My biggest regret with Ibanez is that I wished I had discovered them sooner, they’re so playable, sound incredible and are affordable, even the early ones. I bought an Ibanez Musician Series bass from the 80’s, which was used around that decade by the likes of U2 bassist Adam Clayton and Sting. I have about 35 Ibanez basses at the moment. I had a picture taken with an Ibanez and with Jools for the front cover of Bass Guitar magazine. I’m currently using three of their 6 string models, including one with fan frets and their latest 7string Ashula SRAS7 which has a split fingerboard where the lower three strings are over a fretless section of purple heart tonewood and the top four over fretted rosewood. The versatility of this bass is awesome, this is what I like about this brand, they’re always pushing the boundaries to new levels.

I’m also excited about my Phil Jones Double Four 70 watt combo installed with just a pair of 4in speakers. I’m using this along with a stick bass for the Boisdale club gigs in and around London. It’s ideal to just jump on a train with and for me, has just changed the whole concept of travelling light with bass gear. The sound and tone from such a small unit is quite remarkable.

When I’m touring with Jools, I use an Aguilar DB751 Head and a DB410 cab, I drastically reduced my on stage volume as it was becoming problematical, I was ok with that but it started to go down and down until I couldn’t really hear or feel the bass. So I decided to use in-ear monitoring by Ultimate Ears, the clarity and separation was exquisite, but although I could hear the bass, it was like I was in a different county. So I decided to try a Porter and Davis KT Platform which acts like a sub woofer with the bass notes vibrating under my feet. With the in-ears and the platform I now have the ultimate sonic combination.”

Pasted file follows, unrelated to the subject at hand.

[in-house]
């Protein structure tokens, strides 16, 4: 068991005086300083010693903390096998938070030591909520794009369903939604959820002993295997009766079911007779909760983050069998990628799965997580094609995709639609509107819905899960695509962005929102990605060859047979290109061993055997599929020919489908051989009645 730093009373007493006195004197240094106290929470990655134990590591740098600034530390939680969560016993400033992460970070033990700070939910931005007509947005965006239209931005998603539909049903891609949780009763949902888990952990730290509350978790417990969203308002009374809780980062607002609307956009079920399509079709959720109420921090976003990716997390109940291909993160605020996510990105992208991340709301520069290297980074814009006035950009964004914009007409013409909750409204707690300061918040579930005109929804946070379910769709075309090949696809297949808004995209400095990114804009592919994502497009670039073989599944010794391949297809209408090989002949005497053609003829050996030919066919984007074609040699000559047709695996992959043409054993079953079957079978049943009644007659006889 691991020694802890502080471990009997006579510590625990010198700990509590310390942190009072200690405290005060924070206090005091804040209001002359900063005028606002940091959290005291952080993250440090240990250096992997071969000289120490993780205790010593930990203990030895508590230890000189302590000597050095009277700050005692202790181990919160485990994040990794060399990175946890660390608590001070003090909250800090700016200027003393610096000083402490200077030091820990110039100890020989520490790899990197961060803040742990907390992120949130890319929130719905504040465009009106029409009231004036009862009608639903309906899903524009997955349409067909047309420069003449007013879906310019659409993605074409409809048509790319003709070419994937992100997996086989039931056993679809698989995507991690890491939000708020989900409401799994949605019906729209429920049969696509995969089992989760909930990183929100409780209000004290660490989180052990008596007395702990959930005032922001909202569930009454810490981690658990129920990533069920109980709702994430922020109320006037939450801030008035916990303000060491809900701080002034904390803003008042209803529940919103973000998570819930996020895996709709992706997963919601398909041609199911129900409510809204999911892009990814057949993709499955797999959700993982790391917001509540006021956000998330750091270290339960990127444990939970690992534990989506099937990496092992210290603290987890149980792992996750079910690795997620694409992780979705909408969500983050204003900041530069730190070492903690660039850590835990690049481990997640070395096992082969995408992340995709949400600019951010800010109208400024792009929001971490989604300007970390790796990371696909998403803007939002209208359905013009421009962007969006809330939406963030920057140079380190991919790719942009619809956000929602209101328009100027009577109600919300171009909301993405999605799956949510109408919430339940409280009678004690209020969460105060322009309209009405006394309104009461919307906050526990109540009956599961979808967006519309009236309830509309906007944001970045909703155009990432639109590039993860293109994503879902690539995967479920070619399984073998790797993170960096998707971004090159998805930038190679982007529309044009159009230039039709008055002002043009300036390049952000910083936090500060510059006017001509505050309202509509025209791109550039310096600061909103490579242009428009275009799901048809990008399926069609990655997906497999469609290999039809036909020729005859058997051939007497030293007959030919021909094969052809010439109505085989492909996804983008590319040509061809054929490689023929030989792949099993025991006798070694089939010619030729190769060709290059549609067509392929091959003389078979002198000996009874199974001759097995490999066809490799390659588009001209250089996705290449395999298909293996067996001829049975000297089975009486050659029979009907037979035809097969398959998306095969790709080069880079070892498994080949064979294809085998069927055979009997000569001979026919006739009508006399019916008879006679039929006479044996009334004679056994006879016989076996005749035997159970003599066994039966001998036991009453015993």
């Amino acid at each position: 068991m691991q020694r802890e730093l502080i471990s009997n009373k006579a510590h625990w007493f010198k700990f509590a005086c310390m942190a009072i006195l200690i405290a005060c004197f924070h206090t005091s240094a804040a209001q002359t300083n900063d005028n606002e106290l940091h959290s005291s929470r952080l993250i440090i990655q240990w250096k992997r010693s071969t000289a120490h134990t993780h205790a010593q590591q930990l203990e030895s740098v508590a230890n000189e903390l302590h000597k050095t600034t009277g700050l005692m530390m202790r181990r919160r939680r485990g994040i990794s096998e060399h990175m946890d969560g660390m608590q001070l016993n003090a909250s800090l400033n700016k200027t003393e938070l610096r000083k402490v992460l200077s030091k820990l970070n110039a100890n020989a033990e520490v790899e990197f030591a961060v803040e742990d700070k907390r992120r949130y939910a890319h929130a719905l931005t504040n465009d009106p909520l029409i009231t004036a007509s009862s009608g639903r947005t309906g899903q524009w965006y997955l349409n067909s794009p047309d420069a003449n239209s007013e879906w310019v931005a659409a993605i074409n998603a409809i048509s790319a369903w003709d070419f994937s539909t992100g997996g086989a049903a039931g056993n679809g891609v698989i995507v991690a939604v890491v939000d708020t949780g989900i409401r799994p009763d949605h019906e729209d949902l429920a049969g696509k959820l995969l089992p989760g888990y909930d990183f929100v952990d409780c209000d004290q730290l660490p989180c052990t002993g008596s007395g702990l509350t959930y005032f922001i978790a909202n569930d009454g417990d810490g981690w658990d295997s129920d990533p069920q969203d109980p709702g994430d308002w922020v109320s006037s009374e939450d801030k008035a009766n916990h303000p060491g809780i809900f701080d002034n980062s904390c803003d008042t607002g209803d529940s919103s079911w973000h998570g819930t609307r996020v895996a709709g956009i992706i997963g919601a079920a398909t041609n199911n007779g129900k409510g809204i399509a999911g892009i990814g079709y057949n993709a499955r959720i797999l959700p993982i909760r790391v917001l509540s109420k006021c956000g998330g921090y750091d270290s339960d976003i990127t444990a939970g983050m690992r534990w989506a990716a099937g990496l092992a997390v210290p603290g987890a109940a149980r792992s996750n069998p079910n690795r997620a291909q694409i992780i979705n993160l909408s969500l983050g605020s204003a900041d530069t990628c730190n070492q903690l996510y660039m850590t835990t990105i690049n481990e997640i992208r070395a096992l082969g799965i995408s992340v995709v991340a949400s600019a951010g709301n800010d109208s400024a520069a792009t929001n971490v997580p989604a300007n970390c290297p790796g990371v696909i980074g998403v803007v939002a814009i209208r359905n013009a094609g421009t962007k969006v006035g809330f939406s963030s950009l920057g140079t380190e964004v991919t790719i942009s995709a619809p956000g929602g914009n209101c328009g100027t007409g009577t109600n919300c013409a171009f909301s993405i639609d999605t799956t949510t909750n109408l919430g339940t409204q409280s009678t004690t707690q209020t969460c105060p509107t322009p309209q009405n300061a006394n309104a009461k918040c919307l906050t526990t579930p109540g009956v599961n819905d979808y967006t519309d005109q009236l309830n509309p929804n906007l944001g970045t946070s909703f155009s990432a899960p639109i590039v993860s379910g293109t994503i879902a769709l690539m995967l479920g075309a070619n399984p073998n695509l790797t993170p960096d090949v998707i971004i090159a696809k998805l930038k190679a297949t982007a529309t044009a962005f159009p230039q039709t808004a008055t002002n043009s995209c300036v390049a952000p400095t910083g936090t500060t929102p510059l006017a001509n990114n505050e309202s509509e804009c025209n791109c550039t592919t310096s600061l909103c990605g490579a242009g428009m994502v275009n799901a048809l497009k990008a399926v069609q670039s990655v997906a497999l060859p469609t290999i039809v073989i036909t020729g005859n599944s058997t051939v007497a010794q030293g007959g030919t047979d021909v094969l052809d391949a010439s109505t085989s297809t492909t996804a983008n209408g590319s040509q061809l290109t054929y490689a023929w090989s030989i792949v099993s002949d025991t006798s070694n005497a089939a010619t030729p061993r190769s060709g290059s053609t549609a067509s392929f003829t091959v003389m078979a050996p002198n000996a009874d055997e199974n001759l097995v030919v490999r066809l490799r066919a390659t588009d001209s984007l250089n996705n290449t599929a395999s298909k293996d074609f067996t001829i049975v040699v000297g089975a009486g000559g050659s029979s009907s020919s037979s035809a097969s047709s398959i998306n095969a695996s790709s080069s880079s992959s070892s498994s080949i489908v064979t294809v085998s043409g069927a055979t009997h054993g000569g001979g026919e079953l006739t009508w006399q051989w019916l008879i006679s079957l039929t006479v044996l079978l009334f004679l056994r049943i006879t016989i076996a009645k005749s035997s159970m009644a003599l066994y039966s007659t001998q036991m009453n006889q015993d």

So it’s full on for as far as you can see into the future, any plans or news that we need to know about?

“Yes, it’s all go at the moment, Jools’s new BBC Radio 2 show starts a new series this week and the first guest is American record producer and musician Tony Visconti. I had that call again, although this time I’m told Tony wants to play my bass rig, so I’m actually in the band’s brass section playing trombone. So it’s all gone full circle, all this with future tours up ahead and freelance work I’m pretty well up to my neck……oh yes, some news, I’ve just become a dad with my Partner Lucy, how cool is that?”

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Lars Mullen